A court-appointed children's advocate who came under fire from parents in northeastern Pennsylvania who say she trampled on their rights and billed them for services they didn't want was charged Tuesday with tax evasion.

Danielle Ross failed to report income she received from parents while working as guardian ad litem for Lackawanna County Family Court, according to a grand jury indictment filed in Scranton. Prosecutors said Ross charged parents $50 an hour but didn't report that income on her 2009 and 2010 tax returns.

The 37-year-old attorney from Jermyn was charged with two counts of tax evasion and two counts of filing a false income tax return. A message left with her attorney Tuesday was not immediately returned.

Under the law, a guardian ad litem may be appointed to represent the best interests of a child in family court. The guardian may meet with the child, review documents, interview witnesses and make recommendations about custody to a judge.

Ross, Lackawanna County's sole guardian starting in 2008, was paid an annual retainer of $38,000. As an independent contractor, she was permitted to supplement her income by billing parents directly.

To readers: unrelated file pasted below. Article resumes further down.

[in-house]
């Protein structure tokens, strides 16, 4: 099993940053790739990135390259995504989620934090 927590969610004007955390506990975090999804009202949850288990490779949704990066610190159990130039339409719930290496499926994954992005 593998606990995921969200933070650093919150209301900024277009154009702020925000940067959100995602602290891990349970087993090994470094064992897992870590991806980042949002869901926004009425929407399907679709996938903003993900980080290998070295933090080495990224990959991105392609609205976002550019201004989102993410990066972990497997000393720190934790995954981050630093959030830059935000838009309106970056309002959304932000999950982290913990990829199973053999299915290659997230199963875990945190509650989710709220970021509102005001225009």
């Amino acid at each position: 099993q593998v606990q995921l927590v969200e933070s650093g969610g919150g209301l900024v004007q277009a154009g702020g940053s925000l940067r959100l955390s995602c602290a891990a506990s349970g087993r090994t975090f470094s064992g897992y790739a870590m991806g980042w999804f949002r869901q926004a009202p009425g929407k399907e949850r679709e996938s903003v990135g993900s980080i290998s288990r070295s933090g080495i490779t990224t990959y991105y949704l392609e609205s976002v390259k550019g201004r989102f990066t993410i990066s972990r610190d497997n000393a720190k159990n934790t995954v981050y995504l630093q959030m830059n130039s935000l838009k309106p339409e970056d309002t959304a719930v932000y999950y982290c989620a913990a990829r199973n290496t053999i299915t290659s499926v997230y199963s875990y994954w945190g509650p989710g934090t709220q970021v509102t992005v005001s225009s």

"Ross allegedly managed and exercised complete control over her private billings and income. That income was allegedly known only to Ross and not Lackawanna County, nor was Lackawanna County required to approve Ross's private billings," according to a news release issued by U.S.


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Attorney Peter Smith.

Parents have claimed that Ross wielded far too much power over their daily lives. Some beleaguered moms and dads told The Associated Press last year that she billed them hundreds or thousands of dollars for services they didn't want—and hauled them into court if they paid late—while bragging she had the final word on decisions involving their children.

Spurred by the complaints, the Administrative Office of Pennsylvania Courts—the state court system's administrative arm—performed a yearlong review of the guardian ad litem program and issued a 113-page report last summer that said the program needed additional oversight, including better tracking of payments made by parents amid custody disputes. The review did not find that Ross over-billed parents.

Lackawanna County has said it's implementing the changes recommended in the report.

Lackawanna County President Judge Thomas Munley referred media inquiries about Ross to the Administrative Office of Pennsylvania Courts, which did not immediately comment.

Ross also faces a pending civil suit filed by a disgruntled father.